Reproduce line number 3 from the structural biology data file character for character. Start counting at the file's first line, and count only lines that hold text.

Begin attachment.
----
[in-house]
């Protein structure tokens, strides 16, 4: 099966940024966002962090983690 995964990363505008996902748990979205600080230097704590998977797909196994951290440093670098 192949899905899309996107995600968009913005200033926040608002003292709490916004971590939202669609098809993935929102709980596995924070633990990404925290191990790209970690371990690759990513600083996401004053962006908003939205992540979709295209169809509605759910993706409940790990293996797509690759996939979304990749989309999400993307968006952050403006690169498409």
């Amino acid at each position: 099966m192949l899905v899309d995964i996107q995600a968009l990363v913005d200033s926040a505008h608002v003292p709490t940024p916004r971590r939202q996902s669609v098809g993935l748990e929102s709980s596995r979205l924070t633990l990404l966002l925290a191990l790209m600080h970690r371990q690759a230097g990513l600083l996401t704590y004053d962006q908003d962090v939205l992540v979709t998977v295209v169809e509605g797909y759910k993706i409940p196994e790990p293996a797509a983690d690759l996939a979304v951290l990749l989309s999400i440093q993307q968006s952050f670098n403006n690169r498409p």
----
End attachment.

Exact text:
């Amino acid at each position: 099966m192949l899905v899309d995964i996107q995600a968009l990363v913005d200033s926040a505008h608002v003292p709490t940024p916004r971590r939202q996902s669609v098809g993935l748990e929102s709980s596995r979205l924070t633990l990404l966002l925290a191990l790209m600080h970690r371990q690759a230097g990513l600083l996401t704590y004053d962006q908003d962090v939205l992540v979709t998977v295209v169809e509605g797909y759910k993706i409940p196994e790990p293996a797509a983690d690759l996939a979304v951290l990749l989309s999400i440093q993307q968006s952050f670098n403006n690169r498409p």